Down memory lane

S.M. AAMIR (Hindu)

Making history: Satyawati, the oldest surviving freedom fighter, aged 104.

August 26, 5.00 p.m., 1942: It is Raksha Bandhan Day. Young Satyawati was in the famous Anarkali Bazaar in Lahore. It was to be her last free journey for some time. The Quit India movement was at its peak and the British forces were targeting Indians, often throwing them into prison for any act of defiance. Satyawati — and her daughter Subhadra Khosla and other members of her family — was arrested and sent to jail.

Rare duo

Subhadra, all of 13, would play on the guillotines, not knowing its sinister purpose. A rare mother-daughter freedom fighter duo, 104-year-old Satyawati Devi and her 80-year-old daughter Subhadra were in New Delhi recently to mark the launch of The Illustrated History Of The Freedom Struggle brought out by Penguin.

The 144-page volume attempts to chronicle, for the first time, the visual moments of the movement that changed the country’s history. The book is replete with photographs, maps, newspaper clippings and letters sourced from various archives, museums and libraries from India and abroad. The book launch sent the freedom fighter on a nostalgia trip.

Satyawati who used the charkha to spin khadi till about two years ago to earn her living by making about 35 metres of cloth, recalls, “Mahatma Gandhi asked my husband to join the freedom struggle. My husband Lala Hardev was a medical student from a very rich family. He sacrificed his comforts to take part in the freedom struggle. A very fashionable man, he burnt his 30 suits and many shoes as a mark of solidarity with the concept of Swaraj and Swadesi.”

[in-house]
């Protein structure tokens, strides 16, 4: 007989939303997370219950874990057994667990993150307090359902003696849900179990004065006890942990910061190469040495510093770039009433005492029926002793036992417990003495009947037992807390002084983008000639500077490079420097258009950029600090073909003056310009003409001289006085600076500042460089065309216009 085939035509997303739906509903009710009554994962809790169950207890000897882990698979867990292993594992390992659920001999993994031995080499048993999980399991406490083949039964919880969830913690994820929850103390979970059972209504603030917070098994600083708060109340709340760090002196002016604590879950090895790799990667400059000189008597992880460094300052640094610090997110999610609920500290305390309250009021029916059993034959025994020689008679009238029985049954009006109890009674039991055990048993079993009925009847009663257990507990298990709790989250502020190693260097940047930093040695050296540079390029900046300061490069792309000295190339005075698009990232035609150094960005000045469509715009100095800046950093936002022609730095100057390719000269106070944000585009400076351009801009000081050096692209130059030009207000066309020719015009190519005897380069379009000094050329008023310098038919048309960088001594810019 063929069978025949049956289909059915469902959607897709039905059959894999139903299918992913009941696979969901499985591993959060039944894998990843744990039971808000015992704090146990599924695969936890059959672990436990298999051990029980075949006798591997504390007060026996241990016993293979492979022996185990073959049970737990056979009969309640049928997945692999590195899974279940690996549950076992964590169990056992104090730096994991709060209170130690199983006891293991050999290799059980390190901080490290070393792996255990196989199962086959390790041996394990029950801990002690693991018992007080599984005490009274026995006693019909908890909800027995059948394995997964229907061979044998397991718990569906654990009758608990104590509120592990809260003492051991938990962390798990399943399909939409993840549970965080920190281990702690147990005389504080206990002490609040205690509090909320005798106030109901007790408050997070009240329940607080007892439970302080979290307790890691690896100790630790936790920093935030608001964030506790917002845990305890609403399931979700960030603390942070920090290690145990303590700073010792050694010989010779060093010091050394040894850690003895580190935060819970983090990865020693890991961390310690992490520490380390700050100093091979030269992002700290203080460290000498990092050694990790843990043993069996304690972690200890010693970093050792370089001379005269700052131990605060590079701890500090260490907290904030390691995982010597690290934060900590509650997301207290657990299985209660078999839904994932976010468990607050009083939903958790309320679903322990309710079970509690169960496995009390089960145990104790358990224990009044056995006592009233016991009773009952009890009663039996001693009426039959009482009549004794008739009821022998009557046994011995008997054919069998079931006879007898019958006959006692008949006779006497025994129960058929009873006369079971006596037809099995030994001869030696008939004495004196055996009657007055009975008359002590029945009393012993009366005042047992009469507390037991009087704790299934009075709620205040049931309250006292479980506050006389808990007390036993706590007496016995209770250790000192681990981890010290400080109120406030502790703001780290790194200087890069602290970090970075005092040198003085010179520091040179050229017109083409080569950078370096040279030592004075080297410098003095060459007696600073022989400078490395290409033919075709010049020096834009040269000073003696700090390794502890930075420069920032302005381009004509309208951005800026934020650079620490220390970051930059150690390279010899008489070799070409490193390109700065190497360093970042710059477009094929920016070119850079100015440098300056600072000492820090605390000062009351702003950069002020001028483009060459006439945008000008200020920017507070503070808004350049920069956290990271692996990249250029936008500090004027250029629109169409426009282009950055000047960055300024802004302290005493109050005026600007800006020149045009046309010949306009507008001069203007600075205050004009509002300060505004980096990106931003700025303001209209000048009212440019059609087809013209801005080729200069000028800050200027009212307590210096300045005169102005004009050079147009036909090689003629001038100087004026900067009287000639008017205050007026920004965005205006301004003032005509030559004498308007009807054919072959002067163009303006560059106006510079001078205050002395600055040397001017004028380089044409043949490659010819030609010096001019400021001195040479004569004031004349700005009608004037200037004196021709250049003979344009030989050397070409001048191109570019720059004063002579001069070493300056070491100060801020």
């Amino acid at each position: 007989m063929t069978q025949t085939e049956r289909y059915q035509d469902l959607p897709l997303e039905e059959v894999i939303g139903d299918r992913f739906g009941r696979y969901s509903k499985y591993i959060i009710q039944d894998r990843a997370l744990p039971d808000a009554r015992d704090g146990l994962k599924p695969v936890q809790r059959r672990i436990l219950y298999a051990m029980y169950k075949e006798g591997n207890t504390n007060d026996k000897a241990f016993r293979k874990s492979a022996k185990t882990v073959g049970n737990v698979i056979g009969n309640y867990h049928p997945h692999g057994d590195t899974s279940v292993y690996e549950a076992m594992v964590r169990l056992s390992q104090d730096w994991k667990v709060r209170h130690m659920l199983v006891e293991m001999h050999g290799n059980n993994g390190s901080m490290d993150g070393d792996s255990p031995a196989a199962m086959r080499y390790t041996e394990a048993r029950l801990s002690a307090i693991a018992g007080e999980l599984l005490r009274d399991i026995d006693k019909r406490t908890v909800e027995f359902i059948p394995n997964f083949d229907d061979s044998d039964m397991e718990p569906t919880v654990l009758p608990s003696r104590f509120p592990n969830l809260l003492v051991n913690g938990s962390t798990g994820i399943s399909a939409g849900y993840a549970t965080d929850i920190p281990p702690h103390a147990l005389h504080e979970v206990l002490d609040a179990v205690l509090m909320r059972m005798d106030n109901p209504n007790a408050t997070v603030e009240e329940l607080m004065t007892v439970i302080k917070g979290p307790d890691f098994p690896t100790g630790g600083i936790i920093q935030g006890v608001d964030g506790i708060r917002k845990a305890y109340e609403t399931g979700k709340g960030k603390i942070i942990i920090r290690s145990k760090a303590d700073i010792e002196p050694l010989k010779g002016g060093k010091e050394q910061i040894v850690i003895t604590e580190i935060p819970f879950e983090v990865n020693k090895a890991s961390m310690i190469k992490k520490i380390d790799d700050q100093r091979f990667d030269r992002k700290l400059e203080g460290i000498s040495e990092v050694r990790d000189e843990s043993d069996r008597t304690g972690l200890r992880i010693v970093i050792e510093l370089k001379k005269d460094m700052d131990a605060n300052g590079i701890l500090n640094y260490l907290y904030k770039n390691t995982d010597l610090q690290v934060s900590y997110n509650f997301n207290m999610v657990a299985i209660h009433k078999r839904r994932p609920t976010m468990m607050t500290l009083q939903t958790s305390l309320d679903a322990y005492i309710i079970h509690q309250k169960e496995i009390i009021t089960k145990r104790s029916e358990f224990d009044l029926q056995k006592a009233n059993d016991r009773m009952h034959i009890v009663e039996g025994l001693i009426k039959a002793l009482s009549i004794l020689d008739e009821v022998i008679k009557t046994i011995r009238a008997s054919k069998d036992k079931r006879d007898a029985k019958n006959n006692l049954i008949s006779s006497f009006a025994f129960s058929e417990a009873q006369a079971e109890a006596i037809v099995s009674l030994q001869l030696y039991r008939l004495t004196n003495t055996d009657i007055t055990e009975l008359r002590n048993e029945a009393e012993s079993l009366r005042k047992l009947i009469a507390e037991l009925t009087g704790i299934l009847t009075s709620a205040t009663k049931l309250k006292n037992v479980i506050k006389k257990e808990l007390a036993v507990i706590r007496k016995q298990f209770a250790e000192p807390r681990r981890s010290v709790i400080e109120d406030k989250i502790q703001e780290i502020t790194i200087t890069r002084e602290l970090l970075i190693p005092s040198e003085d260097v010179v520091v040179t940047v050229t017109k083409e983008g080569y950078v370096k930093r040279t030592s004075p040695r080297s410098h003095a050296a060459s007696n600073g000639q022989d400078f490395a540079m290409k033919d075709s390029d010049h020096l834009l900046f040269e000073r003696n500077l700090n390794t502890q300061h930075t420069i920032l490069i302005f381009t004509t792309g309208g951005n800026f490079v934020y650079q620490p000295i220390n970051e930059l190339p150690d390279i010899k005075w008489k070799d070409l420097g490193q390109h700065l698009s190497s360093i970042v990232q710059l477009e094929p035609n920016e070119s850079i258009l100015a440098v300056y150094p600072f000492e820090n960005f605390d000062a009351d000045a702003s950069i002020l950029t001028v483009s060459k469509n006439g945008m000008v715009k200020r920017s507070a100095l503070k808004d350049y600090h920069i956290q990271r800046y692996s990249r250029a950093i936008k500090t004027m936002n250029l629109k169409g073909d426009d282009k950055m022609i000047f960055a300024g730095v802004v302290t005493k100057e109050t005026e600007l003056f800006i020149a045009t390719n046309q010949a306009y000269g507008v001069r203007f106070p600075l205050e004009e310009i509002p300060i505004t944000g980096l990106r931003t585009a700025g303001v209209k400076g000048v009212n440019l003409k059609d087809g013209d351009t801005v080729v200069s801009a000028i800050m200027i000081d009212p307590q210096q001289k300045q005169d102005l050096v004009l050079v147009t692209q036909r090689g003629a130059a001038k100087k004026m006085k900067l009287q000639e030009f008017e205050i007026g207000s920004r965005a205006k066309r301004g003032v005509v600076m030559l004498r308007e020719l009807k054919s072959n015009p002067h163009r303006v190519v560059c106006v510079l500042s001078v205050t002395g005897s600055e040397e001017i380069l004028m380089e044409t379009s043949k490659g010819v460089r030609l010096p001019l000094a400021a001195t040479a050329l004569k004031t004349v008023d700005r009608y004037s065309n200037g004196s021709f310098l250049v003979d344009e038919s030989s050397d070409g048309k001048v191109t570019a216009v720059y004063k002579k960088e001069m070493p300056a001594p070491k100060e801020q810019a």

Talking about herself, Satyawati recalls, “The Britishers imposed Article 114 and 115 besides others after arresting us. In the jail we kept our spirits up and tried to unite all Indians in there. We used to sing patriotic songs.” In the jail, Satyawati found a unique way of hoisting the National Flag. “We used to put one cot atop another, then another, make a pile and then hoist the National Flag in the jail.”

Vivid memories

Struggling to speak at length due to her advanced age, Satyawati’s full of anecdotes and incidents of the freedom struggle but can’t find words to express them all. Now confined to a wheelchair and too weak to sit for long, the mother of the late Vice President Krishan Kant is not quite happy with the way our country has shaped up after Independence. “Everything has changed since independence. Bharat pehle wala nahin raha, har cheez ko badalne ki zaroorat hai.” She recalls, “We were in Lahore when on August 14, 1947, the subcontinent got its freedom. I was staying at Lajpat Bhawan in Lahore with my daughters. We were scared for our lives. Fortunately we survived and came to India in October 1947.”

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